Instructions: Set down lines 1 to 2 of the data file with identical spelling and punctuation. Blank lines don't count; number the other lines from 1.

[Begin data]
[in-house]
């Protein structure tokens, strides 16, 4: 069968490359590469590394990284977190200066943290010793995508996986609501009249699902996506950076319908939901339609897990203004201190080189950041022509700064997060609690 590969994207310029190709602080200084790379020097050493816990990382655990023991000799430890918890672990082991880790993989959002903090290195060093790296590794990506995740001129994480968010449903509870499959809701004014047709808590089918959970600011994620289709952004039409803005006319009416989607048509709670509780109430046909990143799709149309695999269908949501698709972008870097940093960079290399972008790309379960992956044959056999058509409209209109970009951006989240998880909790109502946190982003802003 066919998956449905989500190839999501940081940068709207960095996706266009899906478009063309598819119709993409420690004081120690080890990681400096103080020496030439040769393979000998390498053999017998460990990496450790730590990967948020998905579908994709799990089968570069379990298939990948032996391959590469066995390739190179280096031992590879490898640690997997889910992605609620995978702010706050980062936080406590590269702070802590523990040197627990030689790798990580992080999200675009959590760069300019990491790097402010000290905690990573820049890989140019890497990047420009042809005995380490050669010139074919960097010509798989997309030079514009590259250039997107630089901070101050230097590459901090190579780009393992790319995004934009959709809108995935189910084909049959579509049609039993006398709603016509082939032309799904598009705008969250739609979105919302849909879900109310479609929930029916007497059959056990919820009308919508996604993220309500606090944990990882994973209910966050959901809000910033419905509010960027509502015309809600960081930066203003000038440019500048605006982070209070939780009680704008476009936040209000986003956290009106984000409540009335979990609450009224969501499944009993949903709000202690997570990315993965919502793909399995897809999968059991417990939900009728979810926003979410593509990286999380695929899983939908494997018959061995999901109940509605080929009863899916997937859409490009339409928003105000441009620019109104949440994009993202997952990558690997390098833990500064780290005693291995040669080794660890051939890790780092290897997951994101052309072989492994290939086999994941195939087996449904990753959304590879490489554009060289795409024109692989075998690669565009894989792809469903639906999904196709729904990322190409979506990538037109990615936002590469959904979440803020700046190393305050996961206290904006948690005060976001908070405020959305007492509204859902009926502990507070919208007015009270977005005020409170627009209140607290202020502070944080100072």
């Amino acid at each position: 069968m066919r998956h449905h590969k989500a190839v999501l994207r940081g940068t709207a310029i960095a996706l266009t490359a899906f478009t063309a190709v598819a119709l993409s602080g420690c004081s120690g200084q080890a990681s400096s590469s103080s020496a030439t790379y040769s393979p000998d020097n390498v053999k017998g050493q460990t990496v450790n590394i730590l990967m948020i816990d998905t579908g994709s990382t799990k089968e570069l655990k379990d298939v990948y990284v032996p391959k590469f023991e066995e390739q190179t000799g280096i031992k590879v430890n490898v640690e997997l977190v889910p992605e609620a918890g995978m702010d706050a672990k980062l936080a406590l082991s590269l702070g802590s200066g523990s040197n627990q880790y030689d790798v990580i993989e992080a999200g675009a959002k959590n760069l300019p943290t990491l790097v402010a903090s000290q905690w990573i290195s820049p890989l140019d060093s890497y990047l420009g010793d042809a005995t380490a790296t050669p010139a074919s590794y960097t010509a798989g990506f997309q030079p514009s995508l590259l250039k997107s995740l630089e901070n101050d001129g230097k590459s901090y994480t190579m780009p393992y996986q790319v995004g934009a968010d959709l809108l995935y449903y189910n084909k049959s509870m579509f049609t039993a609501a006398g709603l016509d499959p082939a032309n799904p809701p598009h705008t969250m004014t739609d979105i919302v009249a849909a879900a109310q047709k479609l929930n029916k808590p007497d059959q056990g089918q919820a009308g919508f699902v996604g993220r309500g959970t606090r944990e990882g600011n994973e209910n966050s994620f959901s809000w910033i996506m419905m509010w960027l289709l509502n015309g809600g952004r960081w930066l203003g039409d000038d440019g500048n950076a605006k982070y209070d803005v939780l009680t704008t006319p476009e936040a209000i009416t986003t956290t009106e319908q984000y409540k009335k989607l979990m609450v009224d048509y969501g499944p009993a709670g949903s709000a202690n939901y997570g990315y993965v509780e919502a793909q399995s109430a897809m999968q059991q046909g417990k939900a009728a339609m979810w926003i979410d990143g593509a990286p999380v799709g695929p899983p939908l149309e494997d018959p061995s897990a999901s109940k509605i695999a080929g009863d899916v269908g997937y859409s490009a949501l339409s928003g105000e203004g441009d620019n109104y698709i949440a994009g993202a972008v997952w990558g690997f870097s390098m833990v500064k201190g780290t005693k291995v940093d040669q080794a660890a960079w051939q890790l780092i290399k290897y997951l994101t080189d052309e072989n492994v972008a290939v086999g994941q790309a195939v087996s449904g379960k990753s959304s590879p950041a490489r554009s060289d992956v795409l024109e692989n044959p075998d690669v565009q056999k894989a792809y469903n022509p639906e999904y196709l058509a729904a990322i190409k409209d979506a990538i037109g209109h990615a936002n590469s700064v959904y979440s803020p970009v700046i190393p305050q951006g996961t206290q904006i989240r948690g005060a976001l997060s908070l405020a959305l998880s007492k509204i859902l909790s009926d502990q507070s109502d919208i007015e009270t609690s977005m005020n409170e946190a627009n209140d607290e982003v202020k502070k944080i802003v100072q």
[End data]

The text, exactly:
[in-house]
């Protein structure tokens, strides 16, 4: 069968490359590469590394990284977190200066943290010793995508996986609501009249699902996506950076319908939901339609897990203004201190080189950041022509700064997060609690 590969994207310029190709602080200084790379020097050493816990990382655990023991000799430890918890672990082991880790993989959002903090290195060093790296590794990506995740001129994480968010449903509870499959809701004014047709808590089918959970600011994620289709952004039409803005006319009416989607048509709670509780109430046909990143799709149309695999269908949501698709972008870097940093960079290399972008790309379960992956044959056999058509409209209109970009951006989240998880909790109502946190982003802003 066919998956449905989500190839999501940081940068709207960095996706266009899906478009063309598819119709993409420690004081120690080890990681400096103080020496030439040769393979000998390498053999017998460990990496450790730590990967948020998905579908994709799990089968570069379990298939990948032996391959590469066995390739190179280096031992590879490898640690997997889910992605609620995978702010706050980062936080406590590269702070802590523990040197627990030689790798990580992080999200675009959590760069300019990491790097402010000290905690990573820049890989140019890497990047420009042809005995380490050669010139074919960097010509798989997309030079514009590259250039997107630089901070101050230097590459901090190579780009393992790319995004934009959709809108995935189910084909049959579509049609039993006398709603016509082939032309799904598009705008969250739609979105919302849909879900109310479609929930029916007497059959056990919820009308919508996604993220309500606090944990990882994973209910966050959901809000910033419905509010960027509502015309809600960081930066203003000038440019500048605006982070209070939780009680704008476009936040209000986003956290009106984000409540009335979990609450009224969501499944009993949903709000202690997570990315993965919502793909399995897809999968059991417990939900009728979810926003979410593509990286999380695929899983939908494997018959061995999901109940509605080929009863899916997937859409490009339409928003105000441009620019109104949440994009993202997952990558690997390098833990500064780290005693291995040669080794660890051939890790780092290897997951994101052309072989492994290939086999994941195939087996449904990753959304590879490489554009060289795409024109692989075998690669565009894989792809469903639906999904196709729904990322190409979506990538037109990615936002590469959904979440803020700046190393305050996961206290904006948690005060976001908070405020959305007492509204859902009926502990507070919208007015009270977005005020409170627009209140607290202020502070944080100072």